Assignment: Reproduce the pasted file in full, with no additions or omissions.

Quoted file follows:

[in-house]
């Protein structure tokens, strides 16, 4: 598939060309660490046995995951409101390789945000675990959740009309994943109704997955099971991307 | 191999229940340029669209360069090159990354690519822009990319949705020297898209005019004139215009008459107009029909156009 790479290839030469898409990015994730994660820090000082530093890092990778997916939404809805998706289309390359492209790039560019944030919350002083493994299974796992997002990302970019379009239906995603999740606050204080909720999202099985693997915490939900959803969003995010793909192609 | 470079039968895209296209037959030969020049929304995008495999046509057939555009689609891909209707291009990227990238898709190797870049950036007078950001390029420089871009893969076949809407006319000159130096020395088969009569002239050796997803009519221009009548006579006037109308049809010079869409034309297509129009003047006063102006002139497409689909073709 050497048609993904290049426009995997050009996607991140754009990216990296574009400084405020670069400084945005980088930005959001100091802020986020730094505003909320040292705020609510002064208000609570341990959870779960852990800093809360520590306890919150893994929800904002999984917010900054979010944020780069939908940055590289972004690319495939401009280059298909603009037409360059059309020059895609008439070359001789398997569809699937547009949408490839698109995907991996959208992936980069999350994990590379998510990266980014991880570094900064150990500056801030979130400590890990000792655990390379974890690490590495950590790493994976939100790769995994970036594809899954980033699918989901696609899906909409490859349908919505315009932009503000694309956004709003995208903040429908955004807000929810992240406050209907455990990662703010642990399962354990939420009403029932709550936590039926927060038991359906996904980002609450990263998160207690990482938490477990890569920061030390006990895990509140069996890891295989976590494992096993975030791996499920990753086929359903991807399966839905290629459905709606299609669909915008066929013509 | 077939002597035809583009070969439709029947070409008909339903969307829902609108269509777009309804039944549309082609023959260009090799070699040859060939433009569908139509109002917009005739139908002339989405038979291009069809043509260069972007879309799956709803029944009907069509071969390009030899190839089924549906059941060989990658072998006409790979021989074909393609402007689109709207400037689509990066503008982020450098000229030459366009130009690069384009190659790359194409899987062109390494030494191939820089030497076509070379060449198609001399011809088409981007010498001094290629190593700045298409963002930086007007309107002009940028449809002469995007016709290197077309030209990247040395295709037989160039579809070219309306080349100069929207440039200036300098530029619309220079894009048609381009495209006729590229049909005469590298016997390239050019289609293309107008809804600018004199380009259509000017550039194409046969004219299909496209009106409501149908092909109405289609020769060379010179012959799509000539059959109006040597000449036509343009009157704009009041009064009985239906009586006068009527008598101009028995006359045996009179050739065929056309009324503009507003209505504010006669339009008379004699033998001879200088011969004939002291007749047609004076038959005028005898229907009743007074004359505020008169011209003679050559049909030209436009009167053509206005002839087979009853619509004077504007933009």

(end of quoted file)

[in-house]
């Protein structure tokens, strides 16, 4: 598939060309660490046995995951409101390789945000675990959740009309994943109704997955099971991307 | 191999229940340029669209360069090159990354690519822009990319949705020297898209005019004139215009008459107009029909156009 790479290839030469898409990015994730994660820090000082530093890092990778997916939404809805998706289309390359492209790039560019944030919350002083493994299974796992997002990302970019379009239906995603999740606050204080909720999202099985693997915490939900959803969003995010793909192609 | 470079039968895209296209037959030969020049929304995008495999046509057939555009689609891909209707291009990227990238898709190797870049950036007078950001390029420089871009893969076949809407006319000159130096020395088969009569002239050796997803009519221009009548006579006037109308049809010079869409034309297509129009003047006063102006002139497409689909073709 050497048609993904290049426009995997050009996607991140754009990216990296574009400084405020670069400084945005980088930005959001100091802020986020730094505003909320040292705020609510002064208000609570341990959870779960852990800093809360520590306890919150893994929800904002999984917010900054979010944020780069939908940055590289972004690319495939401009280059298909603009037409360059059309020059895609008439070359001789398997569809699937547009949408490839698109995907991996959208992936980069999350994990590379998510990266980014991880570094900064150990500056801030979130400590890990000792655990390379974890690490590495950590790493994976939100790769995994970036594809899954980033699918989901696609899906909409490859349908919505315009932009503000694309956004709003995208903040429908955004807000929810992240406050209907455990990662703010642990399962354990939420009403029932709550936590039926927060038991359906996904980002609450990263998160207690990482938490477990890569920061030390006990895990509140069996890891295989976590494992096993975030791996499920990753086929359903991807399966839905290629459905709606299609669909915008066929013509 | 077939002597035809583009070969439709029947070409008909339903969307829902609108269509777009309804039944549309082609023959260009090799070699040859060939433009569908139509109002917009005739139908002339989405038979291009069809043509260069972007879309799956709803029944009907069509071969390009030899190839089924549906059941060989990658072998006409790979021989074909393609402007689109709207400037689509990066503008982020450098000229030459366009130009690069384009190659790359194409899987062109390494030494191939820089030497076509070379060449198609001399011809088409981007010498001094290629190593700045298409963002930086007007309107002009940028449809002469995007016709290197077309030209990247040395295709037989160039579809070219309306080349100069929207440039200036300098530029619309220079894009048609381009495209006729590229049909005469590298016997390239050019289609293309107008809804600018004199380009259509000017550039194409046969004219299909496209009106409501149908092909109405289609020769060379010179012959799509000539059959109006040597000449036509343009009157704009009041009064009985239906009586006068009527008598101009028995006359045996009179050739065929056309009324503009507003209505504010006669339009008379004699033998001879200088011969004939002291007749047609004076038959005028005898229907009743007074004359505020008169011209003679050559049909030209436009009167053509206005002839087979009853619509004077504007933009």